In the previous two sections, you learned how the hydraulics and other pieces of equipment on the hydraulic truck crane work. All of this equipment is controlled by the operator inside the cab, which is located on top of the deck. Crane operators use several control mechanisms to raise and lower the boom, rotate the cab and boom, wind and unwind the winch and control other peripheral equipment.
The 70-ton Link-Belt hydraulic truck crane has two basic types of controls for maneuvering a load:
- Joysticks - There are two joysticks in the cab. One controls left-to-right movement of the boom, and the other controls forward and aft movement.
- Foot pedals - These pedals are responsible for retracting and extending the telescoping sections of the boom. They also control the amount of pressure being generated by the pump.
Joy sticks and foot pedals are connected to hydraulic hoses that connect various hydraulic rams to spool valves. The spool valve is connected to the hydraulic pump via a third hose that is placed between the two hoses that run from the spool valve to the hydraulic ram. When a joystick is pushed in one direction, it causes the valve to shut off one of the hydraulic hoses leading to the ram and open the other. Which way the joystick is pushed determines whether the piston in the hydraulic ram slides in or out.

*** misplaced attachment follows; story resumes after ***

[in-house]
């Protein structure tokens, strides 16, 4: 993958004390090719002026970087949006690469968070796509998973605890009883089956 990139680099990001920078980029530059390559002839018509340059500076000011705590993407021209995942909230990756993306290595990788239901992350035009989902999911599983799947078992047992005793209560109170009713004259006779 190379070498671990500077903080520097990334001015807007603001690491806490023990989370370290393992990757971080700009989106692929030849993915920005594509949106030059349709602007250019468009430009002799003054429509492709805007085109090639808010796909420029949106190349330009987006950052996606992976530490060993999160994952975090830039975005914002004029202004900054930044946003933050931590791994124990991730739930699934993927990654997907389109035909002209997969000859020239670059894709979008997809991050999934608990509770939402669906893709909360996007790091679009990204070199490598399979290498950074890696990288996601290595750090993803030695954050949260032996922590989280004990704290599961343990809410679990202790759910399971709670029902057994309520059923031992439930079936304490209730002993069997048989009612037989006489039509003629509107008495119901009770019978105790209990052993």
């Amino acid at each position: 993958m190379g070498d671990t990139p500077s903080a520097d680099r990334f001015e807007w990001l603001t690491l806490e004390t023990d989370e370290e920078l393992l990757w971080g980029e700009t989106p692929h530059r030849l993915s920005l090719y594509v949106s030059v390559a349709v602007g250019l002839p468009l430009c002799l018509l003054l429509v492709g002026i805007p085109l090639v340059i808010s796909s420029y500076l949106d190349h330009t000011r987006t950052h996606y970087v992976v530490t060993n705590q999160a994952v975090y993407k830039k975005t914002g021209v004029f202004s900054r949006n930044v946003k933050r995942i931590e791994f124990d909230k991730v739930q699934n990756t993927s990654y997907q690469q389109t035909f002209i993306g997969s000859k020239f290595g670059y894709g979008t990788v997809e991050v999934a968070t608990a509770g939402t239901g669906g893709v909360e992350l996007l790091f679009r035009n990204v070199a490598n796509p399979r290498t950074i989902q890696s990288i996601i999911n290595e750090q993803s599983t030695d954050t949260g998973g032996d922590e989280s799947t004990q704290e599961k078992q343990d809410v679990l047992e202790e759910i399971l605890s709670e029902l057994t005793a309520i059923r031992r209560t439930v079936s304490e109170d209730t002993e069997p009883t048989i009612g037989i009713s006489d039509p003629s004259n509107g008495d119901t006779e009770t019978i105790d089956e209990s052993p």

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The spool-valve system lets the crane operator control
the hydraulic pistons.
Prior to any lift, the operator enters data into a computer inside the cab, including the weight of the object to be lifted and the height to which it is to be lifted. This computer serves as the operator's backup, warning the operator if the crane is being pushed beyond its capability. Using a binder of charts in the cab, the operator also determines the angle of lift and the radius of the boom. Once all of this is entered, the computer can track the progress of the lift and warn the driver if the crane is nearing its limitations. If the boom is lifted too high for the load amount, a series of lights just above the inside of the front window will begin to light up. These lights are the warning lights for the Load Moment Indicator (LMI).
There are at least two other people needed to perform a lift properly, including the oiler and the signalman. The oiler is responsible for making sure that all of the crane's parts are in place and secured prior to any lift. He or she also acts as a spotter during a lift to ensure that the lift is being performed properly. The signalman, as the name suggests, gives hand signals to the operator during the lift to make sure the load is being maneuvered correctly. Click here to see some of the hand signals used during a lift.
Hydraulic truck cranes provide brute strength to move objects, machines and even large animals that would otherwise be very difficult to budge. Using a very simple principle of hydraulics, these machines move thousands of pounds with relative ease, making them an essential component of most construction projects and a great example of the power of basic physics.
For more information on hydraulic cranes and related topics, check out the links on the next page.